“Lord, if there is any reason why I shouldn’t have this conversation, I pray you’ll make it clear. And if I should, I pray you’ll guide my mouth."
So, I’ve been thinking (uh oh) on a subject that I’m not quite sure I’m fully convinced of. In other words, even as of this writing, I’m not 100% sure of exactly where I stand on this issue. However, I’m confident that as I progress further in this writing, I’ll work things out via my prayerfully guided and Spirit-led, typed expression (just a complex way of saying, “Jesus, take the wheel”).
So, with that all of that great pressure on my back, let’s get started.
So, here’s the question: is every potentially contentious conversation worth having? In other words (I wish I knew another way to say this), is every instance of my aggravation, frustration, or indignation, worthy of conflict-resolving dialogue?
Well, in regard to the noted question, I’m kinda’ confident of my answer. LOL!! I ‘THINK’ the answer is no.
I mean the thought of the answer being yes gives me complete anxiety. Imagine your life, if upon ever irritation, you felt it was your absolute duty to confront every person perceived responsible for said irritation, with the hopes of somehow seeking resolve. In that mindset, you are now face-to-face with everybody’s opinion, everybody’s crazy, and everybody’s deep-rooted-issues-that-may-have-nothing-at-all-to-do-with-you (whew).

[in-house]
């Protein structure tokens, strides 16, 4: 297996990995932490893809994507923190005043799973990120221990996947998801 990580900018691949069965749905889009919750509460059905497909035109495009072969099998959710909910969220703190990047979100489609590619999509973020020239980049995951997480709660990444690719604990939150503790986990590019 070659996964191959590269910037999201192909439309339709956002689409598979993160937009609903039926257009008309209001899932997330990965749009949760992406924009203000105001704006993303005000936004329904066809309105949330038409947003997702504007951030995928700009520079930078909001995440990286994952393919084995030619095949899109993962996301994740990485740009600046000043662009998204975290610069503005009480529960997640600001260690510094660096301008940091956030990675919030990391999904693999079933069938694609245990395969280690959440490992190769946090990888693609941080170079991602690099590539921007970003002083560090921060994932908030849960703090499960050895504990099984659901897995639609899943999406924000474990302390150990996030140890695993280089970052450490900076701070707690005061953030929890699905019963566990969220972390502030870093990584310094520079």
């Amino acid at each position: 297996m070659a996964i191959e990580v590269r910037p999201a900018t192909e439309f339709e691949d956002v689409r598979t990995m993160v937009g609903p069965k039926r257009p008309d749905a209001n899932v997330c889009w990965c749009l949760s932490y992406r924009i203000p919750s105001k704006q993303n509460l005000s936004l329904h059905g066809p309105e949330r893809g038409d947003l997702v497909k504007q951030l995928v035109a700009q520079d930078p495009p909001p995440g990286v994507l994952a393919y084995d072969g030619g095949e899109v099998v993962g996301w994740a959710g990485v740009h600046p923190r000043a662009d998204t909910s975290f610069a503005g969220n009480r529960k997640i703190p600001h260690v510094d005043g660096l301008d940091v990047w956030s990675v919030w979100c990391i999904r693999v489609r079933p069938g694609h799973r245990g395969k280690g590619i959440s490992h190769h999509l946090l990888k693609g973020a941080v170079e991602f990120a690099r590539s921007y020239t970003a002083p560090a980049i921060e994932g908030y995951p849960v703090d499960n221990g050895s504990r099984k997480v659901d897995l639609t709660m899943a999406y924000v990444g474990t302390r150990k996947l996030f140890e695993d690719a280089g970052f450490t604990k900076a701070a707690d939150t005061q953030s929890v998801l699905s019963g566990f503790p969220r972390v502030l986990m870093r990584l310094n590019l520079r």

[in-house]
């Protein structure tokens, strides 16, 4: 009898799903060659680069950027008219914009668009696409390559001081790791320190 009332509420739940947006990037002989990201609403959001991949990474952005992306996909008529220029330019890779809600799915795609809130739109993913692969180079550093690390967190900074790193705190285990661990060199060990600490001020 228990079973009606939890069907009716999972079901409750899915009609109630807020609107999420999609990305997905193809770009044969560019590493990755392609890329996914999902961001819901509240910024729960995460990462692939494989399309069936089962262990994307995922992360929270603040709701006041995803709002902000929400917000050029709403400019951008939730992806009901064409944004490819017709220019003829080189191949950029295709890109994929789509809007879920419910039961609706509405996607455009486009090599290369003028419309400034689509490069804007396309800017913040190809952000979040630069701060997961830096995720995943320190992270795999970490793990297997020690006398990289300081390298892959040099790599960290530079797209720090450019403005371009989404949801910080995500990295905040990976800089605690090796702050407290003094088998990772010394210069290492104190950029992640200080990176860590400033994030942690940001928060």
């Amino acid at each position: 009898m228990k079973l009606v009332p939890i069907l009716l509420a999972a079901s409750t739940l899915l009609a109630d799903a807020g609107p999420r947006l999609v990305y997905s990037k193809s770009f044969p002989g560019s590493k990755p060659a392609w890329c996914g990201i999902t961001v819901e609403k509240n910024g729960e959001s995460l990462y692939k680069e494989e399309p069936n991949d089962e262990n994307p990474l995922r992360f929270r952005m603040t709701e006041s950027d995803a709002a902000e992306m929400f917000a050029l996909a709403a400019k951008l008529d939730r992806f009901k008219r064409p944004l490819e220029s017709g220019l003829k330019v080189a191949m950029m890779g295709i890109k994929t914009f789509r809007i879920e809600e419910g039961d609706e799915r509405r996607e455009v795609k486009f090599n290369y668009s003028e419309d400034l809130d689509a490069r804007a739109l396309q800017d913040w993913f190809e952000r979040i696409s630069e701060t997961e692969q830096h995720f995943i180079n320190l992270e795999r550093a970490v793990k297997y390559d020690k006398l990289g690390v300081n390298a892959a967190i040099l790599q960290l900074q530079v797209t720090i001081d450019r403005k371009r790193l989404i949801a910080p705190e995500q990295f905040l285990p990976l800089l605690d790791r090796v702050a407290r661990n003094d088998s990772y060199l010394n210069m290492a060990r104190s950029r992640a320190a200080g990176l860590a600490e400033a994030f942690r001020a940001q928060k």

I wouldn’t doubt that you could find some positives in this approach; however, beyond those it otherwise seems pretty exhausting and even petty at best. I mean, I’d hardly imagine you’d ever keep a friend, if EVERY offense, put you on the defense.
So, with the certainty of that question, I now approach the uncertainty of this one…
How then do you decide which contention is worthy of conversation
I mean there are somethings you just have to let go. I’m driving down the highway and out of nowhere some SUV cuts me off from my exit. Furious? Of course. I believe at that moment that (don’t judge me people) you could boil a pot of water on my head. Still, is this the issue you want to pursue? Do you REALLY want to follow this unknown person, to Lord-knows where, and approach them?
Fact: people die that way.
On the other hand, I’m walking in a grocery store, I’m looking in the aisle for coffee, when out of nowhere; someone hits me with their shopping cart, and they don’t even say “excuse me” or “I apologize.” Surely, this has to be the time for confrontation, right?
I think the answer to this question, has to be made with consideration to your character, your analysis of the situation, and your convictions. However, if you’re still in limbo, please give consideration to these 5 ways to know, whether or not, you should let it go.
Kevin D. Jones, Sr.
Kevin D. Jones, Sr.